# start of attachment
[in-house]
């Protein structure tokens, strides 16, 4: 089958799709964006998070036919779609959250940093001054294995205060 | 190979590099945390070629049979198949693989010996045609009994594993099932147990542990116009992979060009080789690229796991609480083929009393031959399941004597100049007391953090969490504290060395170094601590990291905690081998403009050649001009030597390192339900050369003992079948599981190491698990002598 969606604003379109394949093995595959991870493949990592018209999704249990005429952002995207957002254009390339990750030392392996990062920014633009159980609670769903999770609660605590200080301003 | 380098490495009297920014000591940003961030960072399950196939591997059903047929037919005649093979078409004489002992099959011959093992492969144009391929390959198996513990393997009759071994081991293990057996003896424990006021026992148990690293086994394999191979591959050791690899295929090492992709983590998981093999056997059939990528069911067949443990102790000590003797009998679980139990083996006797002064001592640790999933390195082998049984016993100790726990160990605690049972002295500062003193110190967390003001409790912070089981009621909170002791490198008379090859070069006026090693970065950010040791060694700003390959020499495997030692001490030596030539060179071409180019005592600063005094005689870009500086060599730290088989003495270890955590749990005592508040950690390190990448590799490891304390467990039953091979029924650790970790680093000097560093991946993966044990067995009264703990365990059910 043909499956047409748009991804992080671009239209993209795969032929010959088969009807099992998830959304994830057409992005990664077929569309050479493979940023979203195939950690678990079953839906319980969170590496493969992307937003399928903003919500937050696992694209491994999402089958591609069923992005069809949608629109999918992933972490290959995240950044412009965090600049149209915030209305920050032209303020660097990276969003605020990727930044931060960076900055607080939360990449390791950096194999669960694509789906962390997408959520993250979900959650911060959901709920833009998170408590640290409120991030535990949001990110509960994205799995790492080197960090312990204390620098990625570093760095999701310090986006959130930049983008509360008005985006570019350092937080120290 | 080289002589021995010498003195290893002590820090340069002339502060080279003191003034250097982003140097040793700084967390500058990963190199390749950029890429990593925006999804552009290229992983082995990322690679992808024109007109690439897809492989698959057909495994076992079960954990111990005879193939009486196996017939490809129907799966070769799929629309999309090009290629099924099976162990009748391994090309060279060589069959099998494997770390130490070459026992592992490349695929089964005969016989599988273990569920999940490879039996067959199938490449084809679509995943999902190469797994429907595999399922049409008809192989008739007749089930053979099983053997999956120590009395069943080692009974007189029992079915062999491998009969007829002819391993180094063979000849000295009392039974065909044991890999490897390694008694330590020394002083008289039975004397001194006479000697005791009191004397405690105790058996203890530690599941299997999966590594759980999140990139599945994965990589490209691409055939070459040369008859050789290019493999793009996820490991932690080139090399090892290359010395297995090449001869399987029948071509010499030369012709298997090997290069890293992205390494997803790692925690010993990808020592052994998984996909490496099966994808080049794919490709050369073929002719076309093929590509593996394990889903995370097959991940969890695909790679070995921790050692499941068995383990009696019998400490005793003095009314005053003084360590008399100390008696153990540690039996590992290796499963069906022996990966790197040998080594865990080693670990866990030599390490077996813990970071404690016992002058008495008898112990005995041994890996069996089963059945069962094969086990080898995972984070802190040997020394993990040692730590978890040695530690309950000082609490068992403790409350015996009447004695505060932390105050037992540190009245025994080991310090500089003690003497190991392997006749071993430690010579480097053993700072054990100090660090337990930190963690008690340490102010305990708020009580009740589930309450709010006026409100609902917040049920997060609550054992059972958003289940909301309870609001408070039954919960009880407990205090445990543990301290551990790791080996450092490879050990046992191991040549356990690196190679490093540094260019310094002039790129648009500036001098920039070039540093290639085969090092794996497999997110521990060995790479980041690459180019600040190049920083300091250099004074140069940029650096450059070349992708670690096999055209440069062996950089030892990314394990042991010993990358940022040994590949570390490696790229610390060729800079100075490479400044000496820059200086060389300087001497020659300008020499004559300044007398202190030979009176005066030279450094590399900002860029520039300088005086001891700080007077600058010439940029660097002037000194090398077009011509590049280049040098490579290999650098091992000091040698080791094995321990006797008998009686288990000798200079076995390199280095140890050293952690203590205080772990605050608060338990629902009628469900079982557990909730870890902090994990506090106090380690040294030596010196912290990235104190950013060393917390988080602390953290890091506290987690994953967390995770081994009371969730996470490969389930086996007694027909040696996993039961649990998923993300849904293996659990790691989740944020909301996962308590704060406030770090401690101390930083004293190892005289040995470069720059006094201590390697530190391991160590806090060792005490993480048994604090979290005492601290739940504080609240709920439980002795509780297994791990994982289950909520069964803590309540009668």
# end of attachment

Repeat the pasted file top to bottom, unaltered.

[in-house]
């Protein structure tokens, strides 16, 4: 089958799709964006998070036919779609959250940093001054294995205060 | 190979590099945390070629049979198949693989010996045609009994594993099932147990542990116009992979060009080789690229796991609480083929009393031959399941004597100049007391953090969490504290060395170094601590990291905690081998403009050649001009030597390192339900050369003992079948599981190491698990002598 969606604003379109394949093995595959991870493949990592018209999704249990005429952002995207957002254009390339990750030392392996990062920014633009159980609670769903999770609660605590200080301003 | 380098490495009297920014000591940003961030960072399950196939591997059903047929037919005649093979078409004489002992099959011959093992492969144009391929390959198996513990393997009759071994081991293990057996003896424990006021026992148990690293086994394999191979591959050791690899295929090492992709983590998981093999056997059939990528069911067949443990102790000590003797009998679980139990083996006797002064001592640790999933390195082998049984016993100790726990160990605690049972002295500062003193110190967390003001409790912070089981009621909170002791490198008379090859070069006026090693970065950010040791060694700003390959020499495997030692001490030596030539060179071409180019005592600063005094005689870009500086060599730290088989003495270890955590749990005592508040950690390190990448590799490891304390467990039953091979029924650790970790680093000097560093991946993966044990067995009264703990365990059910 043909499956047409748009991804992080671009239209993209795969032929010959088969009807099992998830959304994830057409992005990664077929569309050479493979940023979203195939950690678990079953839906319980969170590496493969992307937003399928903003919500937050696992694209491994999402089958591609069923992005069809949608629109999918992933972490290959995240950044412009965090600049149209915030209305920050032209303020660097990276969003605020990727930044931060960076900055607080939360990449390791950096194999669960694509789906962390997408959520993250979900959650911060959901709920833009998170408590640290409120991030535990949001990110509960994205799995790492080197960090312990204390620098990625570093760095999701310090986006959130930049983008509360008005985006570019350092937080120290 | 080289002589021995010498003195290893002590820090340069002339502060080279003191003034250097982003140097040793700084967390500058990963190199390749950029890429990593925006999804552009290229992983082995990322690679992808024109007109690439897809492989698959057909495994076992079960954990111990005879193939009486196996017939490809129907799966070769799929629309999309090009290629099924099976162990009748391994090309060279060589069959099998494997770390130490070459026992592992490349695929089964005969016989599988273990569920999940490879039996067959199938490449084809679509995943999902190469797994429907595999399922049409008809192989008739007749089930053979099983053997999956120590009395069943080692009974007189029992079915062999491998009969007829002819391993180094063979000849000295009392039974065909044991890999490897390694008694330590020394002083008289039975004397001194006479000697005791009191004397405690105790058996203890530690599941299997999966590594759980999140990139599945994965990589490209691409055939070459040369008859050789290019493999793009996820490991932690080139090399090892290359010395297995090449001869399987029948071509010499030369012709298997090997290069890293992205390494997803790692925690010993990808020592052994998984996909490496099966994808080049794919490709050369073929002719076309093929590509593996394990889903995370097959991940969890695909790679070995921790050692499941068995383990009696019998400490005793003095009314005053003084360590008399100390008696153990540690039996590992290796499963069906022996990966790197040998080594865990080693670990866990030599390490077996813990970071404690016992002058008495008898112990005995041994890996069996089963059945069962094969086990080898995972984070802190040997020394993990040692730590978890040695530690309950000082609490068992403790409350015996009447004695505060932390105050037992540190009245025994080991310090500089003690003497190991392997006749071993430690010579480097053993700072054990100090660090337990930190963690008690340490102010305990708020009580009740589930309450709010006026409100609902917040049920997060609550054992059972958003289940909301309870609001408070039954919960009880407990205090445990543990301290551990790791080996450092490879050990046992191991040549356990690196190679490093540094260019310094002039790129648009500036001098920039070039540093290639085969090092794996497999997110521990060995790479980041690459180019600040190049920083300091250099004074140069940029650096450059070349992708670690096999055209440069062996950089030892990314394990042991010993990358940022040994590949570390490696790229610390060729800079100075490479400044000496820059200086060389300087001497020659300008020499004559300044007398202190030979009176005066030279450094590399900002860029520039300088005086001891700080007077600058010439940029660097002037000194090398077009011509590049280049040098490579290999650098091992000091040698080791094995321990006797008998009686288990000798200079076995390199280095140890050293952690203590205080772990605050608060338990629902009628469900079982557990909730870890902090994990506090106090380690040294030596010196912290990235104190950013060393917390988080602390953290890091506290987690994953967390995770081994009371969730996470490969389930086996007694027909040696996993039961649990998923993300849904293996659990790691989740944020909301996962308590704060406030770090401690101390930083004293190892005289040995470069720059006094201590390697530190391991160590806090060792005490993480048994604090979290005492601290739940504080609240709920439980002795509780297994791990994982289950909520069964803590309540009668």